Chief Information Officer : A business strategy resource?

University essay from Högskolan i Jönköping/IHH, Informatik; Högskolan i Jönköping/IHH, EMM (Entreprenörskap, Marknadsföring, Management); Högskolan i Jönköping/IHH, EMM (Entreprenörskap, Marknadsföring, Management)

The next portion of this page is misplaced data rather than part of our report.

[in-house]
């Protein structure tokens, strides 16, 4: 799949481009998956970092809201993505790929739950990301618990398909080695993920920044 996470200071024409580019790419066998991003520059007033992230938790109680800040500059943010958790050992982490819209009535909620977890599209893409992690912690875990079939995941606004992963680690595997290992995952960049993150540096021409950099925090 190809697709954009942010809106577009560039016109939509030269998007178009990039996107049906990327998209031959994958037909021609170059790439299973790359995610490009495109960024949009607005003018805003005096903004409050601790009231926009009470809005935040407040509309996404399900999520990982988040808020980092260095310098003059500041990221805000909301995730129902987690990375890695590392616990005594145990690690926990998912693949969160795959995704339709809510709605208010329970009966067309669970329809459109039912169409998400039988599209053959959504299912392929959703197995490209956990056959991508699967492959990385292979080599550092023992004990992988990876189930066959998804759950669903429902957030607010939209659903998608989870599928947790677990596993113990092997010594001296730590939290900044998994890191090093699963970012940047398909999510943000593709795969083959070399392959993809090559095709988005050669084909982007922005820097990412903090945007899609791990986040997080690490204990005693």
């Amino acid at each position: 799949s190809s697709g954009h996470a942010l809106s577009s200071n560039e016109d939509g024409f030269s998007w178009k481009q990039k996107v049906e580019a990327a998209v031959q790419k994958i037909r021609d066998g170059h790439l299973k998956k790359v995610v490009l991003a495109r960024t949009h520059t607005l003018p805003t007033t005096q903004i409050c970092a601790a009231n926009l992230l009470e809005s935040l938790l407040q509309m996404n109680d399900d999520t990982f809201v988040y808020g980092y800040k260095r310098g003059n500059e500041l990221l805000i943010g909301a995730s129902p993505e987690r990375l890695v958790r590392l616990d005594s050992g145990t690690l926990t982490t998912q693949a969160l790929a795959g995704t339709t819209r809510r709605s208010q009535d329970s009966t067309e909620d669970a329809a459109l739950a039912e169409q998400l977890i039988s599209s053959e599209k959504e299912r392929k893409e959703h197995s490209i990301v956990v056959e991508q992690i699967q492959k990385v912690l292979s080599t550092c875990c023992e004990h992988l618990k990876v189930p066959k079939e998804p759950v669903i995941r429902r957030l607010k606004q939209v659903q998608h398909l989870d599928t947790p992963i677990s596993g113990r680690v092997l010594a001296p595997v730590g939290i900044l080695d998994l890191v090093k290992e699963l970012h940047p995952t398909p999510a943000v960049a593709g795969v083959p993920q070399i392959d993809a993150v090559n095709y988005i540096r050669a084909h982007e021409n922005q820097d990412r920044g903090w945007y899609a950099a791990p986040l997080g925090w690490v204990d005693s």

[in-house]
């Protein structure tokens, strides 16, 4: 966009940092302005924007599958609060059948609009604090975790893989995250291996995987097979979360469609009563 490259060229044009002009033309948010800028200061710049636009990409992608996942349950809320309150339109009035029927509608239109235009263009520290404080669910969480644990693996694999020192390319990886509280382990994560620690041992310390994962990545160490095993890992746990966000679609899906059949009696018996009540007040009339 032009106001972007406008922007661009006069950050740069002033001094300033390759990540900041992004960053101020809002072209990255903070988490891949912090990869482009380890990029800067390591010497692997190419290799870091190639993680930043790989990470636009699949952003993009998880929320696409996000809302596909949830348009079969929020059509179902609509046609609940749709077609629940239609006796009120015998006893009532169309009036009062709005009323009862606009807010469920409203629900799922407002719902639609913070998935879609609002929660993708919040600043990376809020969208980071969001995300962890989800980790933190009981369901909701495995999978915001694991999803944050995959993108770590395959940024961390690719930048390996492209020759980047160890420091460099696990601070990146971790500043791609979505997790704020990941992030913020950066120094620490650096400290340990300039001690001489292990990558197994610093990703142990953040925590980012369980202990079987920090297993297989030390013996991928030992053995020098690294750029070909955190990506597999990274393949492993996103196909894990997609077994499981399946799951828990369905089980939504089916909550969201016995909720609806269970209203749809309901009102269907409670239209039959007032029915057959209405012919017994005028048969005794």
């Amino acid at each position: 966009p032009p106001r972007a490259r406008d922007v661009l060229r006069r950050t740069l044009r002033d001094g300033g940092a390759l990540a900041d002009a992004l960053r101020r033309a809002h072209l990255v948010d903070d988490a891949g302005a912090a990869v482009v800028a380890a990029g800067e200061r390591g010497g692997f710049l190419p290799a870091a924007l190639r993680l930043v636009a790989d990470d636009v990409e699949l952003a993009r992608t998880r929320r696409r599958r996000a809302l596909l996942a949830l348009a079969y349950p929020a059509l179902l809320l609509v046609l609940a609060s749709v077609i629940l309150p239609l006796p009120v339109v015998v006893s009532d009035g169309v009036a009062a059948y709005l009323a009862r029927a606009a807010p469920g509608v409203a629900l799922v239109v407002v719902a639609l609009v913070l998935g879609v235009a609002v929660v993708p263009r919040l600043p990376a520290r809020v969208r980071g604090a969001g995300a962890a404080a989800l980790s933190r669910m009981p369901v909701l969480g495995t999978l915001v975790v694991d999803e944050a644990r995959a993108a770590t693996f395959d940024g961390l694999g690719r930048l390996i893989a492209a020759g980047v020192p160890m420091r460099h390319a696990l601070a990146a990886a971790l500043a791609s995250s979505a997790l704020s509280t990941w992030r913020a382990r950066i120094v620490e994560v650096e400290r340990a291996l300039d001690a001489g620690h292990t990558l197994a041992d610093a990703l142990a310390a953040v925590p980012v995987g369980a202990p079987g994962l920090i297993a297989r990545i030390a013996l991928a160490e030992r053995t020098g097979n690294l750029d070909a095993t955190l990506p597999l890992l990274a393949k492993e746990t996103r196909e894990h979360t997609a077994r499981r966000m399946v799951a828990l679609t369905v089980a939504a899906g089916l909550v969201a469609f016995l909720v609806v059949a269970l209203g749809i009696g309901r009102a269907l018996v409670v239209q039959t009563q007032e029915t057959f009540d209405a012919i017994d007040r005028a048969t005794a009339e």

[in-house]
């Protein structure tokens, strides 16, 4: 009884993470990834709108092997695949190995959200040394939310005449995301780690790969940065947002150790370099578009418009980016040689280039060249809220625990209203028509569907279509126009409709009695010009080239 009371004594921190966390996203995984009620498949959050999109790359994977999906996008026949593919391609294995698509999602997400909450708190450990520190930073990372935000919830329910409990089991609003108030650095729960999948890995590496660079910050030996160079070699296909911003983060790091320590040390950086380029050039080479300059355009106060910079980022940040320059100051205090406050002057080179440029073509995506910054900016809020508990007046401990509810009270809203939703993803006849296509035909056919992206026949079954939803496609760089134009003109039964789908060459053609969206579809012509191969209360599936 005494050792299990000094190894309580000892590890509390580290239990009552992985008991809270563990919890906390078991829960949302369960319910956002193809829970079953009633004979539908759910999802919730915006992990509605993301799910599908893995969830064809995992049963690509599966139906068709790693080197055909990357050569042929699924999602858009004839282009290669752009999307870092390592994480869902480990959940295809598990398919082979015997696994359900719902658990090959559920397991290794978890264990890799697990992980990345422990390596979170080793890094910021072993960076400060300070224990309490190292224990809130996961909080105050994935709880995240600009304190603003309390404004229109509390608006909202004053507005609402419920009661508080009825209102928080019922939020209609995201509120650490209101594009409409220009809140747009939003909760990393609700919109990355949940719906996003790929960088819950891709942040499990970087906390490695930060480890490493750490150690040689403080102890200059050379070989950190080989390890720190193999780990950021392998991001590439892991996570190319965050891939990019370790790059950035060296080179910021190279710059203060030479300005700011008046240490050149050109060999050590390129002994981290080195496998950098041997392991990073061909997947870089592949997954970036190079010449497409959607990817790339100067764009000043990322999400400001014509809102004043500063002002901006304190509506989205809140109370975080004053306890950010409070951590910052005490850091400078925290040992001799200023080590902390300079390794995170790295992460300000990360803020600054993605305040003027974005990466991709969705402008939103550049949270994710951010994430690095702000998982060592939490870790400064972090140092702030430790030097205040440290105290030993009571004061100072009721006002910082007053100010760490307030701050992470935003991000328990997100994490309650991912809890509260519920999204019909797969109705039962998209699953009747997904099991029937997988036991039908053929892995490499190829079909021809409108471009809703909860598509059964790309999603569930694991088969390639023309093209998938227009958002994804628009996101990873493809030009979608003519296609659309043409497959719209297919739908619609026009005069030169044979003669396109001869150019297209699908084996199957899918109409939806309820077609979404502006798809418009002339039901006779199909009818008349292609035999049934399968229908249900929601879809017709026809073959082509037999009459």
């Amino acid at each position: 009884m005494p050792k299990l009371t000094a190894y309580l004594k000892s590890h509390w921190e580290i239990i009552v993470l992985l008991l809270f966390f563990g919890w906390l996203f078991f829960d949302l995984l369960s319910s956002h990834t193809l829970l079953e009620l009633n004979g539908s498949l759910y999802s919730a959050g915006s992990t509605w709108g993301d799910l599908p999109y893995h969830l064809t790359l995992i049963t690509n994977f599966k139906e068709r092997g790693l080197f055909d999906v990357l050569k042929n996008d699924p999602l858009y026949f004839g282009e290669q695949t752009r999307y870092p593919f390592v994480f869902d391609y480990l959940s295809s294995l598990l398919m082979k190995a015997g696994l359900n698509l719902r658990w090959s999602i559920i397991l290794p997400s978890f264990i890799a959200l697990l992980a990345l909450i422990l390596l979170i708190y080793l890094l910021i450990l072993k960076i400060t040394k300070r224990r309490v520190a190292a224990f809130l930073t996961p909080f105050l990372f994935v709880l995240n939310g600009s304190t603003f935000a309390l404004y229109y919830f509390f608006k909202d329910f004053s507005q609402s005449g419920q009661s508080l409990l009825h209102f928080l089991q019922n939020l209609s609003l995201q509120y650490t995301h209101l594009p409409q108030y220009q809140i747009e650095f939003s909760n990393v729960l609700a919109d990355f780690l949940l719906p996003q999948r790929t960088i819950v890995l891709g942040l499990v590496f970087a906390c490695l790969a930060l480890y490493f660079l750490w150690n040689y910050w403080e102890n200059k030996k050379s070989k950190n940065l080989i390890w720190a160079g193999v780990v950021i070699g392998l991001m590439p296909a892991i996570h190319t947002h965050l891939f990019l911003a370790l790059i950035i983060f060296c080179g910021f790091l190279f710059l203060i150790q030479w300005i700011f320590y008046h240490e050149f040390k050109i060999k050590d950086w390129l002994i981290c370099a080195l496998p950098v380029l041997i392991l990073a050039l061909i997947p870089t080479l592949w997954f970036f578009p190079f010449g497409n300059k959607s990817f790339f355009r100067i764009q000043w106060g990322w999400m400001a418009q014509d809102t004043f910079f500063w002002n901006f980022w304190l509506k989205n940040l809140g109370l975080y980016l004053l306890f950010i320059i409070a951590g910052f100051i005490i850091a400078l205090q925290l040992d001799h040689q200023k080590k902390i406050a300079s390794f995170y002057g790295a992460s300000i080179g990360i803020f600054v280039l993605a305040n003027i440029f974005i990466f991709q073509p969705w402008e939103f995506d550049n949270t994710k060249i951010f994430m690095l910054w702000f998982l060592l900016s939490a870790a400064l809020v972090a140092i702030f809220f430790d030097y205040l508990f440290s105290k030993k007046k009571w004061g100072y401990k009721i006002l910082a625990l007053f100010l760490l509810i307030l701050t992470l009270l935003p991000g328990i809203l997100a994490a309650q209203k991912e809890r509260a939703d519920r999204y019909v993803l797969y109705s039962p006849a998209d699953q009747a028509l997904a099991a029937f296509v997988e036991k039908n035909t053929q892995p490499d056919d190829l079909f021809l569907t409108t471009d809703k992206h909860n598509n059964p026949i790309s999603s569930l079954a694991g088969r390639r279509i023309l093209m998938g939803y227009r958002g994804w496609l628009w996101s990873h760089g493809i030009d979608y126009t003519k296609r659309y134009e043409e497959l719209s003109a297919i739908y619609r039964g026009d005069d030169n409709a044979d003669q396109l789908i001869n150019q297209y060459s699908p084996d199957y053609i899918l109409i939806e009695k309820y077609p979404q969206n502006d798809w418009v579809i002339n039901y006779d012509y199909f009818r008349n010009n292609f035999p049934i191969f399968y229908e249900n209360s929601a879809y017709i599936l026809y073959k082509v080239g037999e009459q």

Abstract: This thesis aims at describing the CIO role from the perspective of two interviews and the literature on the subject. Our research questions mainly focus on the actual work of a CIO and are answered by providing a framework on how to view the CIO and the influence of the CIO. Influence meaning both on business and IT strategy. We have answered what the CIO role implies and how it is used in different organizations. To do this we have scanned current literature and also conducted two interviews with CIO’s from completely different organizations and resources. A framework for understanding how the IT strategy and business strategy is linked with the CIO as a resource has been created and our interview findings are presented in this framework. We have also found that the CIO with little involvement in overall business strategy decisions has less influence on the IT strategy. This is ex-plained by the nature of the organization and the view of IT. A CIO’s primary function could be to strategically align IT with business or to make sure that the IT systems runs flawless. These can be viewed as counterpoints but since the role today is changing from being operative to working more with strategic questions it is not a strange finding. The influence a CIO has in business strategy questions ranges from none to a lot, based on how the CIO role is defined by the organization. This is also well in line with the view of IT. When viewing IT as something that has the possibility to gain competitive advantage, IT gain more credibility, hence the CIO gains more influence on business strategy decisions. We also found that the CIO not only has the overall responsibility of IT in the organization, but also that s/he is supposed to work with questions of concern to the business. This forces the CIO to have an understanding of the end-customer, which in itself creates a better understanding for the business strategy. The CIO should work with questions that not only meet the current demand of the organization they support, but also future needs and potential opportunities where IT can be of specific interest.

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